Image_1_Mouse Strain-Dependent Difference Toward the Staphylococcus aureus Allergen Serine Protease-Like Protein D Reveals a Novel Regulator of IL-33.JPEG (2.1 MB)

Image_1_Mouse Strain-Dependent Difference Toward the Staphylococcus aureus Allergen Serine Protease-Like Protein D Reveals a Novel Regulator of IL-33.JPEG

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posted on 25.09.2020, 04:08 by Andrea R. Teufelberger, Sharon Van Nevel, Paco Hulpiau, Maria Nordengrün, Savvas N. Savvides, Sarah De Graeve, Srinivas Akula, Gabriele Holtappels, Natalie De Ruyck, Wim Declercq, Peter Vandenabeele, Lars Hellman, Barbara M. Bröker, Dmitri V. Krysko, Claus Bachert, Olga Krysko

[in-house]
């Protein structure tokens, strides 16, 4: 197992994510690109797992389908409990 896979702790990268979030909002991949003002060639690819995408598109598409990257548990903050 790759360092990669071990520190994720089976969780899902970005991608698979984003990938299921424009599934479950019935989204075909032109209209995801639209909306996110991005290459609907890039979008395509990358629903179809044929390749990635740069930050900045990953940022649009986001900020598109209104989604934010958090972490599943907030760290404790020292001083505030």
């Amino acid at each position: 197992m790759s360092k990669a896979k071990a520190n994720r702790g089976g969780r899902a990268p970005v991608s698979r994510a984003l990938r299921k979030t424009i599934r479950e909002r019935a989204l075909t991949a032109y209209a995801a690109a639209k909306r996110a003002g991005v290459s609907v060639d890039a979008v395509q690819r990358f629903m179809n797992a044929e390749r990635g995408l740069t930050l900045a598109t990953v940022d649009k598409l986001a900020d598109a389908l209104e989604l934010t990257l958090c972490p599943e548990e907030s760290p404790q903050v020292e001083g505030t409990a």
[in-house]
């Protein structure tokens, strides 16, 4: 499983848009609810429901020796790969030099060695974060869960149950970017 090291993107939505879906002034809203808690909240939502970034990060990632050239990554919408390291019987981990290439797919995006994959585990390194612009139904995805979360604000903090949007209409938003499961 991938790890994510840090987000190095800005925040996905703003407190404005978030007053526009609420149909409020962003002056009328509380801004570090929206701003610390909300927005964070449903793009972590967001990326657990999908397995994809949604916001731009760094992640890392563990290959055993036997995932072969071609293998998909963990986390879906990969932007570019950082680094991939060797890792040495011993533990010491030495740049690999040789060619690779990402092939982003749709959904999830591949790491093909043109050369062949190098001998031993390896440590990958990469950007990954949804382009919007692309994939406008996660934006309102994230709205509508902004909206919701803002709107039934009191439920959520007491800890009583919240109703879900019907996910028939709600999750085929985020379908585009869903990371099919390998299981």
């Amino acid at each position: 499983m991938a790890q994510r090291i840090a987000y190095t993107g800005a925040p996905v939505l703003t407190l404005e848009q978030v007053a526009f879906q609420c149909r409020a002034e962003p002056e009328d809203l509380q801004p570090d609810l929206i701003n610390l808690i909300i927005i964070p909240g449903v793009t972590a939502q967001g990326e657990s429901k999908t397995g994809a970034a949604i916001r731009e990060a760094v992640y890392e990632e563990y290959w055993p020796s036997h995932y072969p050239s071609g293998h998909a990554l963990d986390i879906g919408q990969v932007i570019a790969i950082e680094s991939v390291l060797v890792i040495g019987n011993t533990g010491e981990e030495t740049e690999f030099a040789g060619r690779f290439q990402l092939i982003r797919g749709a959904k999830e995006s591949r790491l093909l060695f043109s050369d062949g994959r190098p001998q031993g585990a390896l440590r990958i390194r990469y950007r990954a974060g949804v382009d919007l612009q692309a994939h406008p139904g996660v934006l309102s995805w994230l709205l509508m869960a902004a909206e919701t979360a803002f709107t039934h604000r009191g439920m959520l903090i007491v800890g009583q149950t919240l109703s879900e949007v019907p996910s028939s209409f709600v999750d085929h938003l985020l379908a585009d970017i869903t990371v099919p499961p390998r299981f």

Staphylococcus aureus (S. aureus) can secrete a broad range of virulence factors, among which staphylococcal serine protease-like proteins (Spls) have been identified as bacterial allergens. The S. aureus allergen serine protease-like protein D (SplD) induces allergic asthma in C57BL/6J mice through the IL-33/ST2 signaling axis. Analysis of C57BL/6J, C57BL/6N, CBA, DBA/2, and BALB/c mice treated with intratracheal applications of SplD allowed us to identify a frameshift mutation in the serine (or cysteine) peptidase inhibitor, clade A, and member 3I (Serpina3i) causing a truncated form of SERPINA3I in BALB/c, CBA, and DBA/2 mice. IL-33 is a key mediator of SplD-induced immunity and can be processed by proteases leading to its activation or degradation. Full-length SERPINA3I inhibits IL-33 degradation in vivo in the lungs of SplD-treated BALB/c mice and in vitro by direct inhibition of mMCP-4. Collectively, our results establish SERPINA3I as a regulator of IL-33 in the lungs following exposure to the bacterial allergen SplD, and that the asthma phenotypes of mouse strains may be strongly influenced by the observed frameshift mutation in Serpina3i. The analysis of this protease-serpin interaction network might help to identify predictive biomarkers for type-2 biased airway disease in individuals colonized by S. aureus.

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